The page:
I used to spend a lot more money on food. It’s just so easy to do. Food is one of those tricky areas where we can’t stop spending altogether because we all need to eat, but most of us spend a lot more on food than we think we do. But the thing is, when I cut back my spending it wasn’t even intentional! It just happened because I was trying to do other things (and being a bit lazy, too.)

When my clients want to cut back on expenses, groceries are one of the first areas I have them tackle. That’s because it’s one of the easiest. I know that sounds unlikely, but hear me out.

I saw this article the other day. A bunch of people were given $100 to spend on groceries, and then their purchases were examined. You can see what they bought, broken down by category: meat, dairy, grain; pre-packaged foods; produce; oils & spices; junk food; non-food items (for example, dish soap and toilet paper.)

Now, before you get all judgmental about how they spent their money, ask yourself, what would you have bought? Do you know where your grocery spending goes? Pull out some old receipts and see what you’re buying, because it’s probably not exactly what you think.

I’m not sure how I would have spent that kind of money if I was in the experiment. Since I live alone, I shop only for myself, and that makes it easier. I’m petite, so I don’t consume a ton of calories. I spend about $200 per month on groceries. I go grocery shopping every week and buy a lot of produce and meats, which I cook fresh. That means it would be hard for me to spend $100 in one trip, because I can’t buy two weeks’ of perishables at once – they’d go bad. But there was a time when I would have easily spent that much in one shopping trip.

I used to spend a lot more on groceries, and that was back when I ate out more, too. Now, I rarely eat out, but I spend less on groceries. That seems odd, right? Here’s how it happened (spoiler alert: a lot of it comes from my own laziness.)

First, I started to buy less. I realized I was throwing away food that had gone bad every week and that felt super wasteful. I just kept thinking about all of the hungry people, and I felt guilty. The thing is, if food goes bad, that means I’m buying too much. So I bought less.

Then, I learned how to cook. I’d wanted to learn for a long time, and when I found myself unemployed and with a lot of free time, I figured it should take the opportunity to finally do it. Convenience foods are expensive, not to mention unhealthy. They tasted better than the food I cooked, but I changed that. Now what I make tastes better than the convenience foods! And believe me, if I can learn to cook, anyone can. (No, really, I was pretty dreadful in the kitchen.)

I started freezing food more. I would make a big dish and freeze the leftovers. That did two things: first, it meant I wasn’t throwing away food that went bad before I could eat it. Second, when I had a day that I hadn’t gotten around to cooking, there were no leftovers in the fridge, and I was tired and just didn’t want to deal with meal prep, instead of getting take-out, I could easily defrost something from my freezer! Not only was it cheaper, it was easier and faster. (See? Laziness saved me some money!)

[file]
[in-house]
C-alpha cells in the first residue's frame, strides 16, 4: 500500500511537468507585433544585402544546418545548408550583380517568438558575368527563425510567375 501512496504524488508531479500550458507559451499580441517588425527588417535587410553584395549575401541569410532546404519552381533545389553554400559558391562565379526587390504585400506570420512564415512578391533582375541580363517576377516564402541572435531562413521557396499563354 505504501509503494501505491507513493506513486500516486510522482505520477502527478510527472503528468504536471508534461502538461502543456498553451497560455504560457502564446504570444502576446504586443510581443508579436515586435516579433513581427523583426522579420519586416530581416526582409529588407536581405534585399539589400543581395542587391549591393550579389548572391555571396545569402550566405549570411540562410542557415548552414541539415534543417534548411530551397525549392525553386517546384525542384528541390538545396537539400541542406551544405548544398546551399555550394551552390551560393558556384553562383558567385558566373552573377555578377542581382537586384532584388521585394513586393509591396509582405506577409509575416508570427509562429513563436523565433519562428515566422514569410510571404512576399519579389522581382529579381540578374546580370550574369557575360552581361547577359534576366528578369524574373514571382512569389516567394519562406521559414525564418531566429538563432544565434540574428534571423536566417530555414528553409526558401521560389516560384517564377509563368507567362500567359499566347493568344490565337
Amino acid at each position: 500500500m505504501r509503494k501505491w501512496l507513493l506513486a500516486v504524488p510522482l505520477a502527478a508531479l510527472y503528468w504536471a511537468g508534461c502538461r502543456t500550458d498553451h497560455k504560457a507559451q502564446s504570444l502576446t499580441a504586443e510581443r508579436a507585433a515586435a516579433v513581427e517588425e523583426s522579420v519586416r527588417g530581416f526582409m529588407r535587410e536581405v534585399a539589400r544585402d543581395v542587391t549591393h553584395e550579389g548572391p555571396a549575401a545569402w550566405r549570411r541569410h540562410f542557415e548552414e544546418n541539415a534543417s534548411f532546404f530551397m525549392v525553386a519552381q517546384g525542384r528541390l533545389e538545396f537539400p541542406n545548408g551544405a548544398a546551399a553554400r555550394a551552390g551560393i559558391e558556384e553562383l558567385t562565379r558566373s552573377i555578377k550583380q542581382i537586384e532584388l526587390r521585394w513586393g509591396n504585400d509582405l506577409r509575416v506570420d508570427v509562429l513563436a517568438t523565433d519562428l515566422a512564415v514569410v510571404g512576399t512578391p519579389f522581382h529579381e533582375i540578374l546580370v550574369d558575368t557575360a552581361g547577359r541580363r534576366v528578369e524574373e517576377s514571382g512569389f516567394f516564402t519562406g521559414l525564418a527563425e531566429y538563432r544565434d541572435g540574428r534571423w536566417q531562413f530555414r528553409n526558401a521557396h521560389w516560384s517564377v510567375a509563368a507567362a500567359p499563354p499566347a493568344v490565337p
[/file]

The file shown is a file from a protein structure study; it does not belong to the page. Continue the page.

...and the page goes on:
I ate more vegetarian meals. Mostly this came from laziness, too. I can saute some veggies, add in beans, throw on some spices, and put it all on a dish of rice. This is a lot less effort than cooking chicken, worrying about cleaning the cooking space so there’s no salmonella hanging around, making sure it’s cooked through properly, etc. It started (and to be honest, continues) because of laziness, but it has the bonus of being cheaper, and probably healthier, too.

Finally, I started eating healthier. Again, this had nothing to do with money. I was just trying to fix some bad habits, and eating junk food was a habit I wanted to break. Chips are cheaper than fruit, it’s true. But fruit is more filling. So are nuts. Don’t get me wrong, I still eat junk food. I just eat a lot less of it. The healthier I eat, the less I end up spending on food. I can eat a bag of chips and still be hungry. But I’m rarely hungry after eating an apple or a couple handfuls of nuts. Try it and see!

A few months ago my client Tara told me she wanted to spend less on food, but she wasn’t sure how. We discussed some easy meals she could learn to make. She’d never frozen leftovers, so we discussed that. She wasn’t sure how to cut back on her groceries while she shopped. I told her to plan out her meals in advance and to only buy what she needed. She should also check prices and buy the cheaper brands. But that was it. There was no need to count pennies while she shopped. It would happen naturally. To Tara’s surprise, it worked! When we spoke 2 months later she was super excited: “I’ve been cooking and freezing food, and I can’t believe how much money I saved! And it’s so great to have leftovers in the freezer when I don’t want to cook or go out!”

Give it a try and see how much money you’ll save. Because really, what have you got to lose?

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